The visibility of female role models in science is key to promoting gender equality and inspiring others to pursue similar careers. Here you can see a sample of the diverse range of research being undertaken by the inspiring women within the School of Natural Sciences and hear their views on the importance of female representation in STEM. Video research profiles from more members of the School can be found here.
Prof. Yvonne Buckley, Chair of Zoology, Head of Discipline of Zoology
Prof Buckley’s research is concerned with how we live well on the planet, environmental decision making, plant ecology and quantitative ecology. She leads a team of post-doctoral researchers, PhD, and undergraduate research students seeking to understand the fundamental drivers of animal and plant population processes in a rapidly changing world. She uses these discoveries to provide support for environmental decisions in the areas of biodiversity conservation, invasive species management and habitat restoration. Prof. Buckley's research combines data collection in the lab, field or from the literature with quantitative modeling techniques that enable analysis and prediction of responses of populations to underlying drivers and manipulations.
“The visibility of role models and active mentoring of women in STEM is critical for encouraging, enabling and enthusing women to pursue science careers. We need women visible in STEM careers at all levels, not just the super-stars, to show that a science career is rewarding and compatible with other aspects of life, including caring responsibilities.”
Anna Davies, Professor of Geography, Environment and Society (Geography)
My research focuses on the intersection of environmental and societal matters, specifically environmental governance and sustainable consumption.
“Representation of women in STEM is important in order to optimise innovation capabilities and creative thought which will be necessary if we are to successfully respond to meta-societal challenges such as climate change.“
Prof. Nicola Marples (Zoology)
My work centres on understanding evolutionary change through behavioural ecology. One body of my work centres on my discovery and characterisation of individual foraging strategies in birds and fish. I found that some individuals in animal populations are fussy eaters, refusing novel foods. I have explored the evolutionary origins of this behaviour and its implications for the prey species the birds and fish consume. Another strand of my work concerns the driving forces behind bird speciation on islands. In expeditions over many years to Indonesia, we have discovered several new bird species, attracting extensive media coverage, as well as gathering data which allows us to look at the process of forming species and what influences it. A third strand of my research aims to understand badger breeding, foraging and ranging behaviour. This has is of direct applied importance in helping control the spread of tuberculosis between badgers and cattle.
“A balanced representation of all types of people in research is important because the raw material of science is ideas which can then be tested. If all the scientists are drawn from one type of people, with one view of the world, then the diversity of ideas will be limited, and so our scientific thinking and our potential to understand the world will be limited too. Women are currently under-represented in science, as are several other sub-sets of humanity, so it’s important to redress that balance. One way to do this is to highlight people from those rarer categories who have achieved some level of success in STEM subjects, to encourage others like them that they can do it too.”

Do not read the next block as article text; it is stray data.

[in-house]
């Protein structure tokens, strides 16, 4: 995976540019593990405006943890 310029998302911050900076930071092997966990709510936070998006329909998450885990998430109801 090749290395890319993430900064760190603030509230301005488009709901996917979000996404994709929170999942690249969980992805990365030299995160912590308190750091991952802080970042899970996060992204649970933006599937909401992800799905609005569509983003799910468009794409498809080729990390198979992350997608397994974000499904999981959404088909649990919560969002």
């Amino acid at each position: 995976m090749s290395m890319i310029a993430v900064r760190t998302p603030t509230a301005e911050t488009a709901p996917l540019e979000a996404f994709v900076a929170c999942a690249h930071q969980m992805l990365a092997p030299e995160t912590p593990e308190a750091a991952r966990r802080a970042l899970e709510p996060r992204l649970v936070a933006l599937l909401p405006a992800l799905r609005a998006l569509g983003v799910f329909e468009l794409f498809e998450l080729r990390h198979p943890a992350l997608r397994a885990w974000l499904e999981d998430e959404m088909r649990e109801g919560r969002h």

Assoc. Prof. Catherine Coxon (Geology)
I carry out research on groundwater quality and water resource management. My interests include: rural groundwater quality issues, particularly nitrate and synthetic organic compounds; karst hydrogeology and karst groundwater protection; phosphorus loss to surface waters by different hydrological pathways; groundwater – surface water interactions and groundwater-dependent ecosystems. Much of my research is carried out in collaboration with Teagasc, the Environmental Protection Agency and Geological Survey Ireland. Current projects in which I am involved include research on veterinary pharmaceuticals in Irish groundwater and on the impact of domestic wastewater on karst springs (both carried out as part of the SFI-funded Irish Centre for Applied Geosciences, iCRAG) and an EPA-funded project on environmental supporting conditions for groundwater-dependent terrestrial ecosystems.
“I believe that representation of women in STEM is important to ensure that a wide range of skills and perspectives is brought to bear on scientific challenges, and the visibility of women undertaking scientific work is important in providing encouragement and role models for future female scientists.”
Dr. Laura Russo, Marie Skłodowska-Curie Research Fellow (Botany)
I am experimentally testing the impact of agrochemical runoff (fertiliser and herbicide) on the health of communities of weeds that grow on field edges, and their interactions with pollinators. We have good reason to believe that pollinator populations depend on these agricultural weeds, so it is important to understand how they are impacted by chemical runoff.